Wonder MIDI seems to have been specifically built for MIDIworld. On the rear of the box, the software is explicitly billed as a decoder for MIDIworld discs. It's one of the first things discussed in the manual, and the manual talks about MIDIworld a lot. The ROM header even calls the software "MIDI World". There was apparently also a MIDIworld sampler disc made specifically for Wonder MIDI, called "Wonder MIDI Collection", however it appears to have been sold separately, and may be even rarer than the software itself at this point.

Information on the Internet about MIDIworld is particularly sparse. This forum post by longtime Sega Retro contributor Pirate Dragon contains print advertisements for Wonder MIDI, which helps to show off some of the things Wonder MIDI can do (which is important, as this post will be light on those details for reasons we'll get to later). (It also is where the picture of the NEC unit I linked above comes from.) I found a few expired listings on Yahoo Japan Auctions, Mercari, and other Japanese storefronts, mostly for various MIDIworld discs (or entire sets of discs); one was for similar MIDIworld player software for the FM TOWNS computer (called "MIDIworld TOWNS"). None of the MIDIworld discs are on either Discogs or the Internet Archive. (It also doesn't help that "MIDI World" is a very generic name; it's now more known as the name of an entirely unrelated website where you can download MIDI files.) There's also this blog post about a different manufacturer's MIDI-enabled CDs that seems to be similar to MIDIworld, but the description seems somewhat different — there's a standard Track 1 data track (in addition to a floppy disk?) and the MIDI seems to be on entirely separate tracks, it implies CD+G players came with MIDI ports, and there's no mention of MIDIworld. It'd be worth exploring if these discs are compatible with Wonder MIDI.

By luck, there does happen to be one CD on the Internet Archive that does claim compatibility with Wonder MIDI. "NIFTY-Serve MIDI Forum Original Music Vol. 1" appears to be an independently released compilation of recordings by the MIDI community that was on NIFTY-Serve, a pre-web online service in Japan that offered things like chat rooms (its parent company, Nifty, still provides other Internet services today). It came out (according to its cover) in 1992, and its booklet indicates that it supports the Wondermega software (they don't call it Wonder MIDI); it also incorrectly credits Victor for the technology and also incorrectly claims that Wonder MIDI is the only player that supports it. However, I won't be able to actually test it myself, because I ran into issues getting Wonder MIDI to run in any of the three open-source emulators that have a chance at running it, and another issue prevents the one emulator that could get far enough to read a CD has something else preventing me from doing so.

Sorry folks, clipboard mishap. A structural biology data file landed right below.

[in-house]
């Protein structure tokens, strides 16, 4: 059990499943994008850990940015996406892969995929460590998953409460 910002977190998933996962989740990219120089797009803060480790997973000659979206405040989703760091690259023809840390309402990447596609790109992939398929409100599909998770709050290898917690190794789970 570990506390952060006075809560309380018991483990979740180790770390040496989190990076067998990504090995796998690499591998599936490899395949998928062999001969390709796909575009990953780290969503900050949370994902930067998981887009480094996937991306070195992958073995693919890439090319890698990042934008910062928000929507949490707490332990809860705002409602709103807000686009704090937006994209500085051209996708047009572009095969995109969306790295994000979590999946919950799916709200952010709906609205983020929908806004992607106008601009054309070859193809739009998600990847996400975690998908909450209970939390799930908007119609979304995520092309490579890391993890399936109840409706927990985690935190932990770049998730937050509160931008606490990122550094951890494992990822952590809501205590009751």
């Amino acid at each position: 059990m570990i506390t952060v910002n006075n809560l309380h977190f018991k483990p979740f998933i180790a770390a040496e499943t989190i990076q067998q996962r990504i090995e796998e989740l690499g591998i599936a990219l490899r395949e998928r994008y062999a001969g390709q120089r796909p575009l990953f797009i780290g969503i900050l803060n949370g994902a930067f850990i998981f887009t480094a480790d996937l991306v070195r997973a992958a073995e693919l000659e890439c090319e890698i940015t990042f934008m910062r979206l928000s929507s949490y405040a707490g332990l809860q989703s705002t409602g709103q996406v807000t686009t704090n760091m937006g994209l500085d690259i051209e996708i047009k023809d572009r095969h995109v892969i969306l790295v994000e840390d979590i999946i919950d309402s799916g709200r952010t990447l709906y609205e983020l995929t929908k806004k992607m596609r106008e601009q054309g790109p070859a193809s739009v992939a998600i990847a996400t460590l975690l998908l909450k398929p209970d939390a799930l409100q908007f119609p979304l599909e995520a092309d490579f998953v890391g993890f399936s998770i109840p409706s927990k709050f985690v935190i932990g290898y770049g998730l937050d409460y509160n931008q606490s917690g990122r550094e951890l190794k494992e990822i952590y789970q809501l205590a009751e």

I could, however, get the software to boot to its title screen animation in one emulator, which is where the screenshots on this page come from. And it turns out this is enough to test Wonder MIDI's MIDI capabilities: the title screen theme is actually MIDI and played through the MIDI port! From looking at the ROM, there appears to be several MIDI sequences built into Wonder MIDI, but I have not tried figuring out how to extract them. (I also won't be providing a sample of that MIDI from the emulation, for reasons described below.)